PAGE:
New Open Access Books: Encyclopaedia of Informality, volumes 1 and 2
We are excited to announce the publication of volumes 1 and 2 of The Encyclopaedia of Informality, edited by Alena Ledeneva.
Alena Ledeneva invites you on a voyage of discovery, to explore society’s open secrets, unwritten rules and know-how practices. Broadly defined as ‘ways of getting things done’, these invisible yet powerful informal practices tend to escape articulation in official discourse. They include emotion-driven exchanges of gifts or favours and tributes for services, interest-driven know-how (from informal welfare to informal employment and entrepreneurship), identity-driven practices of solidarity, and power-driven forms of co-optation and control. The paradox, or not, of the invisibility of these informal practices is their ubiquity. Expertly practised by insiders but often hidden from outsiders, informal practices are, as this book shows, deeply rooted all over the world, yet underestimated in policy. Entries from the five continents presented in this volume are samples of the truly global and ever-growing collection, made possible by a remarkable collaboration of over 200 scholars across disciplines and area studies.
By mapping the grey zones, blurred boundaries, types of ambivalence and contexts of complexity, this book creates the first Global Map of Informality. The accompanying database (www.in-formality.com) is searchable by region, keyword or type of practice, so do explore what works, how, where and why!
Praise for The Global Encyclopaedia of Informality
‘The Global Informality Project unveils new ways of understanding how the state functions and ways in which civil servants and citizens adapt themselves to different local contexts by highlighting the diversity of the relationships between state and society. The project is of great interest to policymakers who want to imagine solutions that are beneficial for all, but sufficiently pragmatic to ensure a seamless implementation, particularly in the fi eld of cross-border trade in developing countries.’
Kunio Mikuriya, Secretary General of the World Customs Organisation, Brussels
‘An extremely interesting and stimulating collection of papers. Ledeneva’s challenging ideas, first applied in the context of Russia’s economy of shortage, came to full blossom and are here contextualized by practices from other countries and contemporary systems. Many original and relevant practices were recognized empirically in socialist countries, but this book shows their generality.’
János Kornai, Allie S. Freed Professor of Economics Emeritus at Harvard and Professor Emeritus at Corvinus University of Budapest
‘Alena Ledeneva’s Global Encyclopedia of Informality is a unique contribution, providing a global atlas of informal practices through the contributions of over 200 scholars across the world. It is far more rewarding for the reader to discover how commonalities of informal behavior become apparent through this rich texture like a complex and hidden pattern behind local colors than to presume top down universal benchmarks of good versus bad behavior. This book is a plea againstreductionist approaches of mathematics in social science in general, and corruption studies in particular and makes a great read, as well as an indispensable guide to understand the cultural richness of the world.’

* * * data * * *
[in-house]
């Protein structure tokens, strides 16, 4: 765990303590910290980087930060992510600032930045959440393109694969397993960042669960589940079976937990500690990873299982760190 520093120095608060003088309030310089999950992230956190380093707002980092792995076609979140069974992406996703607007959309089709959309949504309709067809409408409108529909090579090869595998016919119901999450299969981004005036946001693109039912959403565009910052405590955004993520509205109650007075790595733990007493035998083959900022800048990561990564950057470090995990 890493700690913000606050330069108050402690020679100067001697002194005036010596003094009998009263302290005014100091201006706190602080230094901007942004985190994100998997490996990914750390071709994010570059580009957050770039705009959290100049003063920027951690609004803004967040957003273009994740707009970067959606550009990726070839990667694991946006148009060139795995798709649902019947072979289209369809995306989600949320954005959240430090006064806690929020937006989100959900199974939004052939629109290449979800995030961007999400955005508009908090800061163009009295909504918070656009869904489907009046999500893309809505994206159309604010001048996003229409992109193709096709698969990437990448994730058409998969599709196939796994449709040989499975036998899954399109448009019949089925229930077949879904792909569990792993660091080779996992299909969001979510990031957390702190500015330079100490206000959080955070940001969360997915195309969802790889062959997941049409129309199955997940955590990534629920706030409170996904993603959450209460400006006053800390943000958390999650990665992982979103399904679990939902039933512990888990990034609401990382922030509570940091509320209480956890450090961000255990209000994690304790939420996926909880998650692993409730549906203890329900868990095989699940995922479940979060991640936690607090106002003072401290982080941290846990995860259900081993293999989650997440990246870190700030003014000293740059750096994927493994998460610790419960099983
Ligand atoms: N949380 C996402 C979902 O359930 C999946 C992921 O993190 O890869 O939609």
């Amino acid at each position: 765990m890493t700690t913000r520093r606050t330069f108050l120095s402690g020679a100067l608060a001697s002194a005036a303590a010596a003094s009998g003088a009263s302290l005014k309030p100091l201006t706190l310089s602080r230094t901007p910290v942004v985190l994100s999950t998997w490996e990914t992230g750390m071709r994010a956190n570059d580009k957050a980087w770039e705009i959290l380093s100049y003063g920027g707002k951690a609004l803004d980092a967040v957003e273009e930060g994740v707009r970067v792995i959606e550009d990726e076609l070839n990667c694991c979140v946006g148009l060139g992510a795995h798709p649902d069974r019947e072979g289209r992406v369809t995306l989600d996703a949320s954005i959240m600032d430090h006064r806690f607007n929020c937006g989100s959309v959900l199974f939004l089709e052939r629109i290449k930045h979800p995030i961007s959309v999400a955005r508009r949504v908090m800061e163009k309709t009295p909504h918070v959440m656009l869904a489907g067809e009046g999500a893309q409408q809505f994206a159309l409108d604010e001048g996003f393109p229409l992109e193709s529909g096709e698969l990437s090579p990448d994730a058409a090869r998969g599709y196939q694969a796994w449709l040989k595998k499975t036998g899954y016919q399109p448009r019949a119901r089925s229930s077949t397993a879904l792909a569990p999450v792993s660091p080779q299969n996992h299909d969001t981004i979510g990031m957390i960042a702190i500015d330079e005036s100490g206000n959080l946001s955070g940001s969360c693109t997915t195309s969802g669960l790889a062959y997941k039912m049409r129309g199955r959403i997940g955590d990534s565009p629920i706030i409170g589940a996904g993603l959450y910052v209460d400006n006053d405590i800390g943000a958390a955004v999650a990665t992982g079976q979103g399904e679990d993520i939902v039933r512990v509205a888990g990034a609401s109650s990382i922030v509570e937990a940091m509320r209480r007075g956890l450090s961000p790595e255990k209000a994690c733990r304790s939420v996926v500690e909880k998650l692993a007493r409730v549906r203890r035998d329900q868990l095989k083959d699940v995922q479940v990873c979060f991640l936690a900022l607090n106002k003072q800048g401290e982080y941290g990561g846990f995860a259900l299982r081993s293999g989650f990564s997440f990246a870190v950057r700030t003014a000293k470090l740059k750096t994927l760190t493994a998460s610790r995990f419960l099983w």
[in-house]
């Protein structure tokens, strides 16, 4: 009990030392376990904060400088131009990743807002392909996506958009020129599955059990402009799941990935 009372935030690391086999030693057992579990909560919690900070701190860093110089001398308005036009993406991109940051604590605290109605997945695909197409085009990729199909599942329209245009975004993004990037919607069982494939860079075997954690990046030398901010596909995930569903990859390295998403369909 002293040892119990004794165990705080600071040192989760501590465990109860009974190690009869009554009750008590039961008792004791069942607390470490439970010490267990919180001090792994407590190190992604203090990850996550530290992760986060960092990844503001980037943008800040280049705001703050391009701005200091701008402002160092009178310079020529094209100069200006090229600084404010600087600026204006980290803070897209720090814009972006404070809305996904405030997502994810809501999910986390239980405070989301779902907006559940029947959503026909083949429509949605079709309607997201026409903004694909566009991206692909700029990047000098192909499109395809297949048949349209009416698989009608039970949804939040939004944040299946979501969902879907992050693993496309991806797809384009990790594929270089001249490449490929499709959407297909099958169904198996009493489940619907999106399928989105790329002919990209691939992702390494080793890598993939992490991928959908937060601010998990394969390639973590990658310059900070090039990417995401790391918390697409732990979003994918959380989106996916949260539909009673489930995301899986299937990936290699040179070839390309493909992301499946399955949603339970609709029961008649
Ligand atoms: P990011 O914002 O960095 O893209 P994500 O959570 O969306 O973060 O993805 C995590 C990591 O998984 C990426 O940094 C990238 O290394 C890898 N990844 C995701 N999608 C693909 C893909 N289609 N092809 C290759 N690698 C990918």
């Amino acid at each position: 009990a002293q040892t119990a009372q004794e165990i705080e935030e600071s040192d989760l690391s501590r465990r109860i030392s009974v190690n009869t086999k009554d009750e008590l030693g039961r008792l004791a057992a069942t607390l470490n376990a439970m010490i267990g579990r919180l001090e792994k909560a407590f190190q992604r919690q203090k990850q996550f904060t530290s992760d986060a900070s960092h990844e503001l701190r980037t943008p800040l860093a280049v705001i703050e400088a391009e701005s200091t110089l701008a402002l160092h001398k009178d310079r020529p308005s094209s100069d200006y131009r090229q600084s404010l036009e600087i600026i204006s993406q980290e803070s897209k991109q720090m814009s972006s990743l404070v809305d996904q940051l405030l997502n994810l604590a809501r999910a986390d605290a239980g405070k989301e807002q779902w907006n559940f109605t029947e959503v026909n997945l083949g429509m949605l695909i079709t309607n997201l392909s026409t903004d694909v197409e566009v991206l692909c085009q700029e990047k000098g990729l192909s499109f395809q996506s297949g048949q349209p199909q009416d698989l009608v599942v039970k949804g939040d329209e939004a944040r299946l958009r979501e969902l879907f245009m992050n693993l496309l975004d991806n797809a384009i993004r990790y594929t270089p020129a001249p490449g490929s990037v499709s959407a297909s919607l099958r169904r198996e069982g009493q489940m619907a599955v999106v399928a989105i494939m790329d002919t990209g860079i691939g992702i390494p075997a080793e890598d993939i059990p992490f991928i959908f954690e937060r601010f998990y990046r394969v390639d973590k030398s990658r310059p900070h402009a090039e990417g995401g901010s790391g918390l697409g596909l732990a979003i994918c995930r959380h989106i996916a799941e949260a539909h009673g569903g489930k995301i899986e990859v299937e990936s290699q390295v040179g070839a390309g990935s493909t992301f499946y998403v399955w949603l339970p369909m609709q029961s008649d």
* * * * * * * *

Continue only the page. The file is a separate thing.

Alina Mungiu-Pippidi, Professor of Democracy Studies, Hertie School of Governance, Berlin
‘Transformative scholarship in method, object, and consequence. Ledeneva and her networked expertise not only enable us to view the informal comparatively, but challenge conventionally legible accounts of membership, markets, domination and resistance with these rich accounts from five continents. This project offers nothing less than a social scientific revolution… if the broader scholarly community has the imagination to follow through. And by globalizing these informal knowledges typically hidden from view, the volumes’ contributors will extend the imaginations of those business consultants, movement mobilizers, and peace makers who can appreciate the value of translation from other world regions in their own work.’
Michael D. Kennedy, Professor of Sociology and International and Public Affairs, Brown University and author of Globalizing Knowledge
‘Don’t mistake these weighty volumes for anything directory-like or anonymous. This wonderful collection of short essays, penned by many of the single best experts in their fields, puts the reader squarely in the kinds of conversations culled only after years of friendship, trust, and with the keen eye of the practiced observer. Perhaps most importantly, the remarkably wide range of off erings lets us “de-parochialise” corruption, and detach it from the usual hyper-local and cultural explanations. The reader, in the end, is the one invited to consider the many and striking commonalities.’
Bruce Grant, Professor at New York University and Chair of the US National Council for East European and Eurasian Research